Smoke gets in your genes: Further dangers of smoking while pregnant revealed by new study

Smoke gets in your genes: Further dangers of smoking while pregnant revealed by new study

Smoking while pregnant causes chemical changes to the DNA of a foetus detectable from as early as 12 weeks and may predispose children born to smokers to a range of health conditions which last throughout life, new research by Scottish academics has revealed.

Their findings, published today in BMC Medicine, add significant weight to existing knowledge of the dangers of smoking while pregnant and show that risks may be even greater than previously thought.

The study, by researchers from the universities of Aberdeen, Edinburgh and Glasgow, together with Professor Kevin Sinclair from the University of Nottingham, showed that maternal smoking leads to crucial changes in chemical tags known as ‘epigenetic marks’ which are normally attached to DNA. These epigenetic marks, known as DNA methylation, can affect how genes function. The researchers were able to show for the first time that such changes are present in the livers of foetuses of between 12 and 20 weeks gestation.

Professor Paul Fowler, from the University of Aberdeen who led the Medical Research Council funded project, said: “We identified changes in DNA methylation of genes which are crucial for the growth and development of a baby when a mother smokes.

“These findings strengthen and extend previous studies by showing that such changes are detectable during second trimester development. This is a clear demonstration that maternal smoking early in pregnancy can programme incorrect development of the liver, which is a vital organ both in the foetus and, of course, after birth.

“This is significant because a worryingly high number of women will continue to smoke during pregnancy and the observed effects of DNA methylation may become amplified with ongoing exposure to cigarette smoke in the womb.”

Despite current health warnings, it is estimated that the prevalence of smoking during pregnancy remains high. In developed countries up to 25% of pregnant women smoke and fewer than 4% stop smoking while pregnant*.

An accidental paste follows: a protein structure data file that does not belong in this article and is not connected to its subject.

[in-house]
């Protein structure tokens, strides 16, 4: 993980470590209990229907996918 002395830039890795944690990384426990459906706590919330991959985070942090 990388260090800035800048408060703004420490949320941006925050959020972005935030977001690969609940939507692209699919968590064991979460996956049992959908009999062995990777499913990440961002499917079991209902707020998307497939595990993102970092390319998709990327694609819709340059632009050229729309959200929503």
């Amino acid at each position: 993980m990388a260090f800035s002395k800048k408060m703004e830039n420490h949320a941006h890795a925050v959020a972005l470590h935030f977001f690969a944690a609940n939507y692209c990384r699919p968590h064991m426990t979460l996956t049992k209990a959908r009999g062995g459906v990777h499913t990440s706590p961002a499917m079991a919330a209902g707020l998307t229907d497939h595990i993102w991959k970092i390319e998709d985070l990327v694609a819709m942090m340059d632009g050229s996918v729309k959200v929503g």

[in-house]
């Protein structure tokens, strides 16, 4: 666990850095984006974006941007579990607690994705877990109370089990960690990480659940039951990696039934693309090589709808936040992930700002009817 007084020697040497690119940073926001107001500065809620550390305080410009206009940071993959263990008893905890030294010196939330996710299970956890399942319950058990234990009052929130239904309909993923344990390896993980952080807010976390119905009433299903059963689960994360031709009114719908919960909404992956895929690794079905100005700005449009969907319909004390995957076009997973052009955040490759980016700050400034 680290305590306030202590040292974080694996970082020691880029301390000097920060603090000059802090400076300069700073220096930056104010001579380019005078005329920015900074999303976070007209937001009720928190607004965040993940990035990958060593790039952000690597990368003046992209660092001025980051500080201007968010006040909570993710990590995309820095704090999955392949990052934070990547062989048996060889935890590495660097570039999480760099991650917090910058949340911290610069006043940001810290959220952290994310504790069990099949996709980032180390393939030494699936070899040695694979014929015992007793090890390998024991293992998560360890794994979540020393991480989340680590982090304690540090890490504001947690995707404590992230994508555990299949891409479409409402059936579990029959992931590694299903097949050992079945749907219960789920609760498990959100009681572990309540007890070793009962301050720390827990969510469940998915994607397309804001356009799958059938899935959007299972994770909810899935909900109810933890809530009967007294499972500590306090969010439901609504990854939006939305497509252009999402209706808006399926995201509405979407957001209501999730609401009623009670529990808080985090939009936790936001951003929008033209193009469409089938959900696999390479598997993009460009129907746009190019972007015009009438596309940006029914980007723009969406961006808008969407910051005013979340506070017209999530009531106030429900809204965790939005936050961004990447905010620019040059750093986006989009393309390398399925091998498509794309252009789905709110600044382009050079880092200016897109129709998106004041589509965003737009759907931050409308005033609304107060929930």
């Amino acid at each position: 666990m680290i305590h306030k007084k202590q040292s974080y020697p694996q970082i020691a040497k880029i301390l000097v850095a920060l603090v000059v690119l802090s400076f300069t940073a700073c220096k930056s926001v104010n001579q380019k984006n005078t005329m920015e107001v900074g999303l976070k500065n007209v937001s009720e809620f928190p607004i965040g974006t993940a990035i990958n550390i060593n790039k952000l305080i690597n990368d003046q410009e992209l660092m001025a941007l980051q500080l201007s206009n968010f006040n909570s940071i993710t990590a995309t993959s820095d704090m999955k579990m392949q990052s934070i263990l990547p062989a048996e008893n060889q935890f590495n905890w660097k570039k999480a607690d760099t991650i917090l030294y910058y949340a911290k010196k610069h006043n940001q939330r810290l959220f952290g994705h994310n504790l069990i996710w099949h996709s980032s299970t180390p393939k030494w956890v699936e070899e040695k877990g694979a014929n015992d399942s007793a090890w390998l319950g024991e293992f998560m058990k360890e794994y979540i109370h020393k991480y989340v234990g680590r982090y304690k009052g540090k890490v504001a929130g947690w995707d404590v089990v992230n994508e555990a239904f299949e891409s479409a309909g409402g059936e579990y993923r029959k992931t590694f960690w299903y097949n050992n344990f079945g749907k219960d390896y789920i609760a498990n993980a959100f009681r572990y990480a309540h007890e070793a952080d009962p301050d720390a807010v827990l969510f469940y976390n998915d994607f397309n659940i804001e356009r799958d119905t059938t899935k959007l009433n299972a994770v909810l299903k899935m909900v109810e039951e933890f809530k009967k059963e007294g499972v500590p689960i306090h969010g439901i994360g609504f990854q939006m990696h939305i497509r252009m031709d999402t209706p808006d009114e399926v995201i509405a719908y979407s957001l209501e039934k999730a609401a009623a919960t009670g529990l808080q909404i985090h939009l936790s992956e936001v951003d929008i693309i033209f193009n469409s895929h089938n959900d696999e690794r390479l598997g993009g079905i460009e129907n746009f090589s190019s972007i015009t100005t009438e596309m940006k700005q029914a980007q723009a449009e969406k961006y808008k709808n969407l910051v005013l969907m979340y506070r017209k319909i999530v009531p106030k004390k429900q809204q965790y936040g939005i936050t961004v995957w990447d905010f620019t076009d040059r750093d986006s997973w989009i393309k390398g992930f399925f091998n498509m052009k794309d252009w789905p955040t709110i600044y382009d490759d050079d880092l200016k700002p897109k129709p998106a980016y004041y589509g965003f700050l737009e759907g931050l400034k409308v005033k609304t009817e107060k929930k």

These early changes in DNA methylation may mean the baby is more susceptible to a range of diseases in the future.

Dr Amanda Drake from the University of Edinburgh said: “From as early as the second trimester, a baby whose mother smokes is at an increased risk of developing obesity, cardiovascular disease, cognitive problems and asthma and this risk lasts throughout life. The liver is a key metabolic target tissue and changes here are likely to have a direct effect on foetal development and long-term health.

“The research also suggests that these changes in DNA methylation may occur as a consequence of changes in enzymes and compounds (including the important vitamin B12) which are necessary for DNA methylation, in the liver of foetuses of mothers who smoke.”

Professor Peter O’Shaughnessy from the University of Glasgow added: “Our study also detected important sex differences in foetal liver function. We found that exposure to maternal smoking resulted in the livers of male foetuses becoming more like female livers and vice-versa.

“Differences in tissues and organs between the sexes are known to be important for health. Our study demonstrates that maternal smoking is disturbing these normal sex differences, even in the second trimester human foetus.”

Professor Paul Fowler concluded: “This is the first time such changes have been detected so early in pregnancy and this study demonstrates another way in which the burden of maternal smoking persists into adulthood, with these babies more likely to grow up to be obese and diabetic.”

The full academic paper can be viewed online at http://www.biomedcentral.com/1741-7015/13/18

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